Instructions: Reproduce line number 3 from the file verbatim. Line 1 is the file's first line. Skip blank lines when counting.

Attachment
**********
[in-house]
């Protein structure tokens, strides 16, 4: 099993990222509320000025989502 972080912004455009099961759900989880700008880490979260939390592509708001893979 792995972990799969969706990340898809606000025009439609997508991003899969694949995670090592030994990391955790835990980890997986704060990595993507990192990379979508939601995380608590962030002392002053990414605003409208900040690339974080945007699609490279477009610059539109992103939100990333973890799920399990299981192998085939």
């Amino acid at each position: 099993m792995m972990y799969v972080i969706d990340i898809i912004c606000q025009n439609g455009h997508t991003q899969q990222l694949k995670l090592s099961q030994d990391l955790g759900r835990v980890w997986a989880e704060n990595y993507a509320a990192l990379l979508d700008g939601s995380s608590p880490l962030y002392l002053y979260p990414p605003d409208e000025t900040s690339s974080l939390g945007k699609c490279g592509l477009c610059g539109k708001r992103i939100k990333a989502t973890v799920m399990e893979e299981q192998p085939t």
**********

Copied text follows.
């Amino acid at each position: 099993m792995m972990y799969v972080i969706d990340i898809i912004c606000q025009n439609g455009h997508t991003q899969q990222l694949k995670l090592s099961q030994d990391l955790g759900r835990v980890w997986a989880e704060n990595y993507a509320a990192l990379l979508d700008g939601s995380s608590p880490l962030y002392l002053y979260p990414p605003d409208e000025t900040s690339s974080l939390g945007k699609c490279g592509l477009c610059g539109k708001r992103i939100k990333a989502t973890v799920m399990e893979e299981q192998p085939t």